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Course participants from seven countries.

The course mainly consists of a daily walk of between 8 and 15 kilometers. During the walk there are instruction moments about the best way to approach such a walk from a McArdle perspective. Several exit points in the walk are intended for those who don’t feel up to finishing the walk. The pace during the walk is McArdle-friendly, and there is certainly no question of a marching pace. Attention is paid to technique, for example the use of walking sticks to distribute the scarce muscle power between arms and legs. Also, the managing of slopes and descents is discussed (zig-zag techniques) and the application of all kinds of typical McArdle mantras (memory aids). One of those mantras is: thirty-for-eighty: If your muscles are out of energy (a McArdle characteristic) you need to rest for at least 30 seconds to get 80% of the immediate energy back in your legs. Then you can continue for a while. On a steep slope or a long stretch such a mantra regularly buzzes through the group. One of the course rules is that if someone needs 30 seconds of rest the whole group will stop and “not talk about it”. Every McArdler knows what it is like to feel guilty when you stop the group you walk with (e.g., family, friends, work colleagues) because you can't go on.

 

A lot of attention is paid to using “second-wind”. That is the situation in which fat burning takes over the energy supply from carbohydrate burning (you simply cannot hardly have with McArdle). That way you learn that sometimes you can handle more than you thought beforehand.

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Queuing for the boat at Tenby Harbour.

Still, during a few walks I had to opt out halfway. That's not a fun experience (“I can’t even keep up with my fellow McArdlites”), but a useful one! That way you learn to better respect your own limits. Those limits differ from person to person in people with McArdle’s, due to things like age, other medical issues, and the time of your life that you were diagnosed.

 

In the evening sometimes there is a chat from an expert. And there is plenty of time for mutual exchange of experiences and normal conviviality among McArdlites. This part was of great value to me because you don't talk to a fellow McArdler that often. There was a lot of recognition, in big things (life choices) but also in small things ("Who can climb a rope?" Wide grins: "Nobody!"). Experiences with all kinds of diets, doctors, therapists, or social services were exchanged and there was always something of interest to think about. But you also see the differences, for example due to additional illnesses that someone has or due to a different organization of care in a country.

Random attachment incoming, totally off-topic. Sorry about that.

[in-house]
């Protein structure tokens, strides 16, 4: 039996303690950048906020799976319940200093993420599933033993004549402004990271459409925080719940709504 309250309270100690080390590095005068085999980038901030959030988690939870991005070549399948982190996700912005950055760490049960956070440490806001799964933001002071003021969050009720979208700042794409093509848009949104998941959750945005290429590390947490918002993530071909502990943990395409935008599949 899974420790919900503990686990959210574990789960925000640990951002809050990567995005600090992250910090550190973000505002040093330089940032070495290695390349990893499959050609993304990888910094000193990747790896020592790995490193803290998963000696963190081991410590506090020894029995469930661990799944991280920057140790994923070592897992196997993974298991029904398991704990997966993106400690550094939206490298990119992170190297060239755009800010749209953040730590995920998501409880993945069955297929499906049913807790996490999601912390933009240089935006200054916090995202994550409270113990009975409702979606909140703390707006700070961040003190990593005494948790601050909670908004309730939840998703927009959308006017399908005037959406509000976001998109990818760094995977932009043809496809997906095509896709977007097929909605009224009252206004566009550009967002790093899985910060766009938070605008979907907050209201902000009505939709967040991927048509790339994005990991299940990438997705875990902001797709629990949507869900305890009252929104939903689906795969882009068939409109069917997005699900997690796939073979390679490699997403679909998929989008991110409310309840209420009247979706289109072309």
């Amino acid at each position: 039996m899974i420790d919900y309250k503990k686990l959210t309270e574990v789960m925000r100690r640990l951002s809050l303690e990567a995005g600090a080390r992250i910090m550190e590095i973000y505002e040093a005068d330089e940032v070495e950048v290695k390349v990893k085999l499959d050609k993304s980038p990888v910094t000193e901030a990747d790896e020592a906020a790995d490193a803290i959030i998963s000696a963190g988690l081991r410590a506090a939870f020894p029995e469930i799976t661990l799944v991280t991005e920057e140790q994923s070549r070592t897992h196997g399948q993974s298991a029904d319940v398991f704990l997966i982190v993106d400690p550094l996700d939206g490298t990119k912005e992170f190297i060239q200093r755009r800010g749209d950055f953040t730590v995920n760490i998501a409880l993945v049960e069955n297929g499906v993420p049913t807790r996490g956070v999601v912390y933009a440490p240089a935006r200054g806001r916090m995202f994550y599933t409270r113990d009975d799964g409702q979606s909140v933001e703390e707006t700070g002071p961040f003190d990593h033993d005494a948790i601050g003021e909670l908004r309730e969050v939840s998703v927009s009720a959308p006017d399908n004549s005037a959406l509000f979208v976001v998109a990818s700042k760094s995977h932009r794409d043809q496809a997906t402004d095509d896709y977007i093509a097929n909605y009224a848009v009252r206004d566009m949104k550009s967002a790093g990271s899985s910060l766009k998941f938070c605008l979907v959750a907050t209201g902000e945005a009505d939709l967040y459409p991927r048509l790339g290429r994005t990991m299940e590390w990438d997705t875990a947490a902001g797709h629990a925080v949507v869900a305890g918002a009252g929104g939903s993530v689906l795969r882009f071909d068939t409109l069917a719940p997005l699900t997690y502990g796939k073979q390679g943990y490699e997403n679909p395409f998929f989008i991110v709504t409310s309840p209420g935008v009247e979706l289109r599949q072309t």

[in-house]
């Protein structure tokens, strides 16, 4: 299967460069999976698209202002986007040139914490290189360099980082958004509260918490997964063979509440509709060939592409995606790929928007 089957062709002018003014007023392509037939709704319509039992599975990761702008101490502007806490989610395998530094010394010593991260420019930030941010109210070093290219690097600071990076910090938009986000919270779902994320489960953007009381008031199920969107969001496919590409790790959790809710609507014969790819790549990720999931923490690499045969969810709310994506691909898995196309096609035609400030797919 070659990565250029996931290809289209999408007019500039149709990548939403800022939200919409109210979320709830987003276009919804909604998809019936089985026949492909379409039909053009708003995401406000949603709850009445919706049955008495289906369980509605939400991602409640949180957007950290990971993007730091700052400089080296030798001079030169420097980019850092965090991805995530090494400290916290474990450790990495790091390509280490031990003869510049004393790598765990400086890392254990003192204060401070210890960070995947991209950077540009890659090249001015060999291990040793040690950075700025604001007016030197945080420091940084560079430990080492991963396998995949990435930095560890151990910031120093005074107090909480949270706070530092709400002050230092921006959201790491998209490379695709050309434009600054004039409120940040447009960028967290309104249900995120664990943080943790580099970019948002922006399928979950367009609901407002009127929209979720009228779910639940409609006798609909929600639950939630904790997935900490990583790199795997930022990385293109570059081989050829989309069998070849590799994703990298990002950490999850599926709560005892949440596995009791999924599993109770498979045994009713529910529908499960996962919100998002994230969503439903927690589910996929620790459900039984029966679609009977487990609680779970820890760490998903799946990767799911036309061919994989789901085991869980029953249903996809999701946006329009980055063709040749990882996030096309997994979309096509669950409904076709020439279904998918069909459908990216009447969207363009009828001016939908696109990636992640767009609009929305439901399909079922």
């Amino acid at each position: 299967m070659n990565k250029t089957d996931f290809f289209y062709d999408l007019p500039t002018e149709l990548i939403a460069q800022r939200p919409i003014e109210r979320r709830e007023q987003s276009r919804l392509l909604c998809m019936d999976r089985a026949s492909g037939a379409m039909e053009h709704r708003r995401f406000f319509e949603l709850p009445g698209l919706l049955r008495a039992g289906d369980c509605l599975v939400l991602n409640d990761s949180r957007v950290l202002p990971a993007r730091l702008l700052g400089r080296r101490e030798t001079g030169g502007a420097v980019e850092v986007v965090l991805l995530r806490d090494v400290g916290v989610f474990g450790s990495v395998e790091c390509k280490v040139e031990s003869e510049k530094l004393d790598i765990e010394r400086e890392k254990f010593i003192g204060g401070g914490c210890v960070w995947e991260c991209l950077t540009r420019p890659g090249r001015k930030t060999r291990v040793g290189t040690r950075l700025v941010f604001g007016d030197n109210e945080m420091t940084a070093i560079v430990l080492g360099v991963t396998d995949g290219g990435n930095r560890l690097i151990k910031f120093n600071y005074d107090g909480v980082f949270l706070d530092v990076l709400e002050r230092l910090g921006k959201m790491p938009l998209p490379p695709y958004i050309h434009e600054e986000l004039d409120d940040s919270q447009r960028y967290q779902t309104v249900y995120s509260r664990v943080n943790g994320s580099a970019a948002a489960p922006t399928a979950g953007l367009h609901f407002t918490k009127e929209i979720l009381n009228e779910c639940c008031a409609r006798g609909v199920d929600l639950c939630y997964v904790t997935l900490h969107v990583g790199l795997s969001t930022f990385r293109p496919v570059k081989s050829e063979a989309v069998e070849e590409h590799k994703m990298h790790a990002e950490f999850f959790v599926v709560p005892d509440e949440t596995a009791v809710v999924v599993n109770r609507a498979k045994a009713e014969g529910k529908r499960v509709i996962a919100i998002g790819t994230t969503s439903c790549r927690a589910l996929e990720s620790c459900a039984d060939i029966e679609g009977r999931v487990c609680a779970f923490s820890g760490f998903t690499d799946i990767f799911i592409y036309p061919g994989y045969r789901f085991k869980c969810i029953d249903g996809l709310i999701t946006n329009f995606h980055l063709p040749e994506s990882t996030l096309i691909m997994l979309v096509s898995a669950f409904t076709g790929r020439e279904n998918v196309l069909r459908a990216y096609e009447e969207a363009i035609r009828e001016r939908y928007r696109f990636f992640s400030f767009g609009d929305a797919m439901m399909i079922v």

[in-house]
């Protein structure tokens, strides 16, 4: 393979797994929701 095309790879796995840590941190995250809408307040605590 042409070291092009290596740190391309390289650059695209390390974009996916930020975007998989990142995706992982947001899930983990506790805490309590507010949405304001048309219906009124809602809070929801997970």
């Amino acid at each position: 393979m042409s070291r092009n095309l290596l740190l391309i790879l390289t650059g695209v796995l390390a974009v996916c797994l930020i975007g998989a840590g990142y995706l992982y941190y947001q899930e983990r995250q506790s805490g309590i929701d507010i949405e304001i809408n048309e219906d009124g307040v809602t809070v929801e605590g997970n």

You won’t forget a week like this. Especially the recognition in fellow McArdlites is something from which you can derive permanent support. One moment will always stay with me: after a trip to an island off the coast, our boat came back to the coast during low tide and landed on the beach because the tide was out and the harbour empty. So, our group had to walk about 150 metres through the loose sand to street level. You can’t do that all at once with McArdle. So, our entire group walked about 25 metres, stood still chatting (“30 for 80”) and after half a minute walked on again. That repeated itself several times. It must have been a strange sight to the other people on the beach. But we didn't care, we got there our own way!

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Walking on the harder sand.

And now, is re-inventing complete?

 

The bulk of my walking and stability problems have not gone away. But now I know better what their cause is and how I can prevent worsening of the problems. It is therefore easier to live with. My wife and I have a couple of (voluntary) exercise sessions each week. Twice a week we make a bike tour of 15 – 25km. The e-bike is ideal because you regulate the support the ebike-motor gives you: the first minutes you let him work harder than later in the ride. We only skip these rides when there is dangerous weather (icy road, thunderstorm). Whenever I must do some shopping in town, I use the ebike (and not the car).

 

I have a one-hour physiotherapy session every week where special attention is paid to stability in walking, sitting down/standing up, and stair-climbing. These therapy sessions always start with an ebike ride (to the physiotherapy clinic), a treadmill walk, and a hand-cycle session to get as much of me as possible into “second-wind”.

 

I try to maintain a good balance between activities at home (reading, making music) and activities outside home (again making music, visiting people or places). This overall process of re-inventing my life is ongoing. The recent pandemic proved that once more.

 

Early diagnosis is vital

 

I am convinced that if people know they have McArdle’s earlier in life they can make reasonable and good adjustments in the way they approach activity, exercise, work, and life itself so they can prevent bigger muscle problems.